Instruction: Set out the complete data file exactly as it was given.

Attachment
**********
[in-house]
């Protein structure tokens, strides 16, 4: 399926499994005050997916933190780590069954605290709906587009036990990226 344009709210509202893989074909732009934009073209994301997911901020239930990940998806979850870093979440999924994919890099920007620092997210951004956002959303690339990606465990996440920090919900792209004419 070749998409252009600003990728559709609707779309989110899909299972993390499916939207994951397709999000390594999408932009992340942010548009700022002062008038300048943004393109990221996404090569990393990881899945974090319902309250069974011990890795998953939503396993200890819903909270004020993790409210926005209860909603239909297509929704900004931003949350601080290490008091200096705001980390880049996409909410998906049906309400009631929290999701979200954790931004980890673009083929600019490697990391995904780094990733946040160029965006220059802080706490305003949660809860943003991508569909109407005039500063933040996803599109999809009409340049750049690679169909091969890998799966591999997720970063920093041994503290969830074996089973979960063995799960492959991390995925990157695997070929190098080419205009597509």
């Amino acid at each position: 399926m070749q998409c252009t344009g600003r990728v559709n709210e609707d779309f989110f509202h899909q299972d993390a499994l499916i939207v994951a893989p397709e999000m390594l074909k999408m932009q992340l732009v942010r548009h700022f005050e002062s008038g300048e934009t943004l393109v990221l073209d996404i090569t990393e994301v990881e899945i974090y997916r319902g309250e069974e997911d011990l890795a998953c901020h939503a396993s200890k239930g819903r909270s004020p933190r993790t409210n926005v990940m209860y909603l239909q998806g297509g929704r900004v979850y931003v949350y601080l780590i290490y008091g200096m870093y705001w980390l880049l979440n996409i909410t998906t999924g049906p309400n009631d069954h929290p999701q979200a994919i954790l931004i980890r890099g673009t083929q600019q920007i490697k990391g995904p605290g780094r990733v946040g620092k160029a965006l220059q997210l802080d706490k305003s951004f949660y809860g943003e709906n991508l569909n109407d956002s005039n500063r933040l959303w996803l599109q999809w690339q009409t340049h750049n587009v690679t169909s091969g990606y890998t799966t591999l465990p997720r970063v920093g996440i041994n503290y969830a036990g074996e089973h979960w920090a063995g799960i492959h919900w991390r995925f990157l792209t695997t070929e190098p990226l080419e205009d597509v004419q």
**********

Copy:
[in-house]
């Protein structure tokens, strides 16, 4: 399926499994005050997916933190780590069954605290709906587009036990990226 344009709210509202893989074909732009934009073209994301997911901020239930990940998806979850870093979440999924994919890099920007620092997210951004956002959303690339990606465990996440920090919900792209004419 070749998409252009600003990728559709609707779309989110899909299972993390499916939207994951397709999000390594999408932009992340942010548009700022002062008038300048943004393109990221996404090569990393990881899945974090319902309250069974011990890795998953939503396993200890819903909270004020993790409210926005209860909603239909297509929704900004931003949350601080290490008091200096705001980390880049996409909410998906049906309400009631929290999701979200954790931004980890673009083929600019490697990391995904780094990733946040160029965006220059802080706490305003949660809860943003991508569909109407005039500063933040996803599109999809009409340049750049690679169909091969890998799966591999997720970063920093041994503290969830074996089973979960063995799960492959991390995925990157695997070929190098080419205009597509």
């Amino acid at each position: 399926m070749q998409c252009t344009g600003r990728v559709n709210e609707d779309f989110f509202h899909q299972d993390a499994l499916i939207v994951a893989p397709e999000m390594l074909k999408m932009q992340l732009v942010r548009h700022f005050e002062s008038g300048e934009t943004l393109v990221l073209d996404i090569t990393e994301v990881e899945i974090y997916r319902g309250e069974e997911d011990l890795a998953c901020h939503a396993s200890k239930g819903r909270s004020p933190r993790t409210n926005v990940m209860y909603l239909q998806g297509g929704r900004v979850y931003v949350y601080l780590i290490y008091g200096m870093y705001w980390l880049l979440n996409i909410t998906t999924g049906p309400n009631d069954h929290p999701q979200a994919i954790l931004i980890r890099g673009t083929q600019q920007i490697k990391g995904p605290g780094r990733v946040g620092k160029a965006l220059q997210l802080d706490k305003s951004f949660y809860g943003e709906n991508l569909n109407d956002s005039n500063r933040l959303w996803l599109q999809w690339q009409t340049h750049n587009v690679t169909s091969g990606y890998t799966t591999l465990p997720r970063v920093g996440i041994n503290y969830a036990g074996e089973h979960w920090a063995g799960i492959h919900w991390r995925f990157l792209t695997t070929e190098p990226l080419e205009d597509v004419q």